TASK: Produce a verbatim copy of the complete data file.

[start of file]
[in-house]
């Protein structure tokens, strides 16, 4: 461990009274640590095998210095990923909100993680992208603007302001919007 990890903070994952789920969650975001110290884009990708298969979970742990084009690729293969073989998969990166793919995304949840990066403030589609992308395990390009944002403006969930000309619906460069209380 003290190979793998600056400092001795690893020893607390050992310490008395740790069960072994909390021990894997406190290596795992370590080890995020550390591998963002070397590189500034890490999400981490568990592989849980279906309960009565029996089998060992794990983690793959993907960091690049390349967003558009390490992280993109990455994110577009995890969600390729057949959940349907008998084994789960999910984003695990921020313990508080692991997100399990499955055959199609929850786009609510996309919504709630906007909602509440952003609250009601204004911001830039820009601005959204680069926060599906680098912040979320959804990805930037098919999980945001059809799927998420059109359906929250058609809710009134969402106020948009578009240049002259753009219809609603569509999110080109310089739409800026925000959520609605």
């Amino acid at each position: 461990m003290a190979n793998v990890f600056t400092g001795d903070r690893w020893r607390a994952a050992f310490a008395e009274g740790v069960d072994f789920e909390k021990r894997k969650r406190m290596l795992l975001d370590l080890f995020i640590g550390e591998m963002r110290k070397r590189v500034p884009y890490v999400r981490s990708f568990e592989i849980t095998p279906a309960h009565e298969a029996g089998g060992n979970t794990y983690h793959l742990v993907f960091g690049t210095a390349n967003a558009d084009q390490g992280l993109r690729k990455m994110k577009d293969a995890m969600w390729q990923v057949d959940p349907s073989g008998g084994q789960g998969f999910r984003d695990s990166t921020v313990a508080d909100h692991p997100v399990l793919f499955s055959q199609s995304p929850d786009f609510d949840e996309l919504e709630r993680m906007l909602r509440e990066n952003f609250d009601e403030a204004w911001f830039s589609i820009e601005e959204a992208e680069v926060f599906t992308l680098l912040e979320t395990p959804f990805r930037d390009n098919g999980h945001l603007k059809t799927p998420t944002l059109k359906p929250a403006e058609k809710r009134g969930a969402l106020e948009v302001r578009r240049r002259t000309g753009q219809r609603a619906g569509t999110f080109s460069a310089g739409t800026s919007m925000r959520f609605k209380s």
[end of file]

[in-house]
């Protein structure tokens, strides 16, 4: 461990009274640590095998210095990923909100993680992208603007302001919007 990890903070994952789920969650975001110290884009990708298969979970742990084009690729293969073989998969990166793919995304949840990066403030589609992308395990390009944002403006969930000309619906460069209380 003290190979793998600056400092001795690893020893607390050992310490008395740790069960072994909390021990894997406190290596795992370590080890995020550390591998963002070397590189500034890490999400981490568990592989849980279906309960009565029996089998060992794990983690793959993907960091690049390349967003558009390490992280993109990455994110577009995890969600390729057949959940349907008998084994789960999910984003695990921020313990508080692991997100399990499955055959199609929850786009609510996309919504709630906007909602509440952003609250009601204004911001830039820009601005959204680069926060599906680098912040979320959804990805930037098919999980945001059809799927998420059109359906929250058609809710009134969402106020948009578009240049002259753009219809609603569509999110080109310089739409800026925000959520609605």
């Amino acid at each position: 461990m003290a190979n793998v990890f600056t400092g001795d903070r690893w020893r607390a994952a050992f310490a008395e009274g740790v069960d072994f789920e909390k021990r894997k969650r406190m290596l795992l975001d370590l080890f995020i640590g550390e591998m963002r110290k070397r590189v500034p884009y890490v999400r981490s990708f568990e592989i849980t095998p279906a309960h009565e298969a029996g089998g060992n979970t794990y983690h793959l742990v993907f960091g690049t210095a390349n967003a558009d084009q390490g992280l993109r690729k990455m994110k577009d293969a995890m969600w390729q990923v057949d959940p349907s073989g008998g084994q789960g998969f999910r984003d695990s990166t921020v313990a508080d909100h692991p997100v399990l793919f499955s055959q199609s995304p929850d786009f609510d949840e996309l919504e709630r993680m906007l909602r509440e990066n952003f609250d009601e403030a204004w911001f830039s589609i820009e601005e959204a992208e680069v926060f599906t992308l680098l912040e979320t395990p959804f990805r930037d390009n098919g999980h945001l603007k059809t799927p998420t944002l059109k359906p929250a403006e058609k809710r009134g969930a969402l106020e948009v302001r578009r240049r002259t000309g753009q219809r609603a619906g569509t999110f080109s460069a310089g739409t800026s919007m925000r959520f609605k209380s």